Dhillon Murthi Law

Electronic Evidence and Family Law

Electronic evidence refers video or audio recordings, emails, Facebook posts and cell phone recordings, amongst many other things. They are often useful to courts and can provide meaningful evidence to a Judge, however they also have the potential for serious misuse such as strategically editing and forging such evidence. In family law cases litigants often find things posted on social media or via text message are used in courts. It is important to be cautious when using such means to communication that nothing is said or done that may later be used against you in a court proceeding to your detriment. 

Under the Canadian Evidence Act, s.31.1 a party seeking to admit an electronic document in court is responsible for providing its authenticity and must produce evidence capable of supporting a finding that the electronic document is what it purports to be.  

In the recent case of Lenihan v. Shankar2021 CarswellOnt 364 (S.C.J.) Justice McGee discussed issues arising with the increased use of electronic evidence in family matters. Specifically, the potential for misuse of such evidence in high conflict cases. She stated, “Fake electronic evidence has the potential to open up a whole new battleground in high conflict family law litigation, and it poses specific challenges for Courts. Generally, email and social media protocols have no internal mechanism for authentication, and the low threshold in the Evidence Act that requires only some evidence: direct and/or circumstantial that the thing “is what it appears to be;” can make determinations highly contextual.” She urged that parties and lawyers in such family matters to be on guard for potential misuses.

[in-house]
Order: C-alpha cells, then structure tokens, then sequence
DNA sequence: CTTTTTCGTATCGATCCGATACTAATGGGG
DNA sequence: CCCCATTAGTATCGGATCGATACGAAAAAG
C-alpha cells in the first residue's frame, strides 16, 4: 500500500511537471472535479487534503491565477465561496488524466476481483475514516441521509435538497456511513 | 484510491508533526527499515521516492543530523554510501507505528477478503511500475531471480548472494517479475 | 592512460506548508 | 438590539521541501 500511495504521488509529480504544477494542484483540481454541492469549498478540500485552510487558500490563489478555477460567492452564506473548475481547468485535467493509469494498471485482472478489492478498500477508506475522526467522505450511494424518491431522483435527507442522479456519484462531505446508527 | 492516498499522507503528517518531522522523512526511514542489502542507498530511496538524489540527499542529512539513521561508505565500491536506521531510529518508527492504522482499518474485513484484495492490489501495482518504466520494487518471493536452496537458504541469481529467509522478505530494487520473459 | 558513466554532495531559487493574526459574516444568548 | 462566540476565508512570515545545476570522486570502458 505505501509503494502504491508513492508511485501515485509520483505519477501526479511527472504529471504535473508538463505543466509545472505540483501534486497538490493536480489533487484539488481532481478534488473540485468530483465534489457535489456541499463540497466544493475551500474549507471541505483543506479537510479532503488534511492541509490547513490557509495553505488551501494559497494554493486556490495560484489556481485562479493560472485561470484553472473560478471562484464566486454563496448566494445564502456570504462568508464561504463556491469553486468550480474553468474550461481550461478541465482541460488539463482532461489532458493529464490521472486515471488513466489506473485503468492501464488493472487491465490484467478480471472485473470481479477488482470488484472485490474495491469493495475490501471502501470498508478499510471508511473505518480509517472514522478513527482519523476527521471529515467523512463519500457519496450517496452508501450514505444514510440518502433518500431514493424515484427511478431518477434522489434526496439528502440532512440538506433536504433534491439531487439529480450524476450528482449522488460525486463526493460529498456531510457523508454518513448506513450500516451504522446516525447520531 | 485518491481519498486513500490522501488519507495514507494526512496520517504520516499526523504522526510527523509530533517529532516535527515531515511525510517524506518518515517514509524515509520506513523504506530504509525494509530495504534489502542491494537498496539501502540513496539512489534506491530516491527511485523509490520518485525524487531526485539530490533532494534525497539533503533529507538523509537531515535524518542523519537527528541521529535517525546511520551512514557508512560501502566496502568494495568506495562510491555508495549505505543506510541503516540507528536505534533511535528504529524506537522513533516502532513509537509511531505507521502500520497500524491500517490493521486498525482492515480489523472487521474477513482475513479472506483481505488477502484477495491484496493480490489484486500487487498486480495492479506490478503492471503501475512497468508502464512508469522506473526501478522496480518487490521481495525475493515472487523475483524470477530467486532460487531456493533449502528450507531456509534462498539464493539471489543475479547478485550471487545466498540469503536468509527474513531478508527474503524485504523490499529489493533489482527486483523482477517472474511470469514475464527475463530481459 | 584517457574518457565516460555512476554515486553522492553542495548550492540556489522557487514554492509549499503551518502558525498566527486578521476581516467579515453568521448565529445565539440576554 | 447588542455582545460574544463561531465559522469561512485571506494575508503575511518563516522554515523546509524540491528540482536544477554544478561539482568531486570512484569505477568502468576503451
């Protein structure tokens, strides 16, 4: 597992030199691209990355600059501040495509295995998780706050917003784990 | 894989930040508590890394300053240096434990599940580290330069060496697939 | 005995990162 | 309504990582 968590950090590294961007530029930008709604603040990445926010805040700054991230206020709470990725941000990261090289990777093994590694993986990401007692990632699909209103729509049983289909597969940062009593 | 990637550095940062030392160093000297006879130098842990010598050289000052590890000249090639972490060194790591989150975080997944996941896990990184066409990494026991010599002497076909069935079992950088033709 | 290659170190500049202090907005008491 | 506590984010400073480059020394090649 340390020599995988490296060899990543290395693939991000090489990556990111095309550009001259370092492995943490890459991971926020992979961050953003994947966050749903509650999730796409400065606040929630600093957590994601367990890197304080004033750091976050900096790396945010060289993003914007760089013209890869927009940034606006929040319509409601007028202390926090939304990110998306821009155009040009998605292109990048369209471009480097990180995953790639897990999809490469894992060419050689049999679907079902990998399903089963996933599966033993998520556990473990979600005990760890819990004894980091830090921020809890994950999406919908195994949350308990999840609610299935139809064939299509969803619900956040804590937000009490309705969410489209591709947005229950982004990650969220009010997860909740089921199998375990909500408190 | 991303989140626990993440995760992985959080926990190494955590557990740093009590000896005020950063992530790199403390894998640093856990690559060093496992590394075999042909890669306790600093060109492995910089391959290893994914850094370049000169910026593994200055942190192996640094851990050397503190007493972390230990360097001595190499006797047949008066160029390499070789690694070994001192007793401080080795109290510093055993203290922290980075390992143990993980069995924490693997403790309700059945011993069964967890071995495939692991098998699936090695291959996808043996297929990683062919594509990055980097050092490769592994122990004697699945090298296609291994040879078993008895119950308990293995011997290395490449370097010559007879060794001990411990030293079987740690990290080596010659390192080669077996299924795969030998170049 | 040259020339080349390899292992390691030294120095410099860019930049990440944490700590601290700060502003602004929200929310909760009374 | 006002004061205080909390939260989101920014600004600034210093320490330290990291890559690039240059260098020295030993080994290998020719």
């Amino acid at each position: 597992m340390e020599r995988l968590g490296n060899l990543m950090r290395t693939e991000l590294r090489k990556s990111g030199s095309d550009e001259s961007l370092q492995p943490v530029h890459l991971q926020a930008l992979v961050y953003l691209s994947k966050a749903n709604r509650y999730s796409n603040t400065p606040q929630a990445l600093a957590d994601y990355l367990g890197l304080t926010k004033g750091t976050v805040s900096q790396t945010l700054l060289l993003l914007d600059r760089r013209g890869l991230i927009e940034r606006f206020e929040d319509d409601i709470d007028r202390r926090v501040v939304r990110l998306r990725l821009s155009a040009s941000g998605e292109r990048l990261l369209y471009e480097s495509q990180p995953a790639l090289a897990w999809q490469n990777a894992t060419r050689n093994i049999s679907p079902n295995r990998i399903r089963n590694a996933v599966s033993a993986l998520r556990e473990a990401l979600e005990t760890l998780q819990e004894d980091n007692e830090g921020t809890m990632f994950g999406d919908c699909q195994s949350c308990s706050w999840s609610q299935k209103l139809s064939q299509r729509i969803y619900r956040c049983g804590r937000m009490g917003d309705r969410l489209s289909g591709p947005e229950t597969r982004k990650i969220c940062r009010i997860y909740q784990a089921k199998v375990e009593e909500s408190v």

In this particular case, the mother engaged in a concerted effort to alienate a two year of child from her father.  There was a lengthy four-week custody trial where the court ended up disregarding much of the mother’s evidence as much of it was fake and forged, including a forged paternity test and sperm donor agreement along with fake emails between the father and his lawyer that purported to show them planning a criminal act against the mother. She further had a witness who claimed to be the mother’s first husband. Justice McGee disqualified the witness finding that “he was not who he was presented to be.”  

Ultimately, the mother’s attempts to fake evidence resulted in a hefty cost order against her of $438,000.00. The court also granted the father custody of the child. This should serve as a warning to litigants that attempting such tactics to gain advantage during litigation will not be tolerated by the court. It is likely that issues such as this will continue to arise given the increasing use of electronic evidence in family law matters and the rapidly evolving technology that makes catching forgeries more difficult. Parties, courts and lawyers have be more vigilant in ensuring that false electronic evidence is not being used. It is recommended that you contact a lawyer to discuss these issues and any questions you may have relating to the use of electronic evidence in your family matter.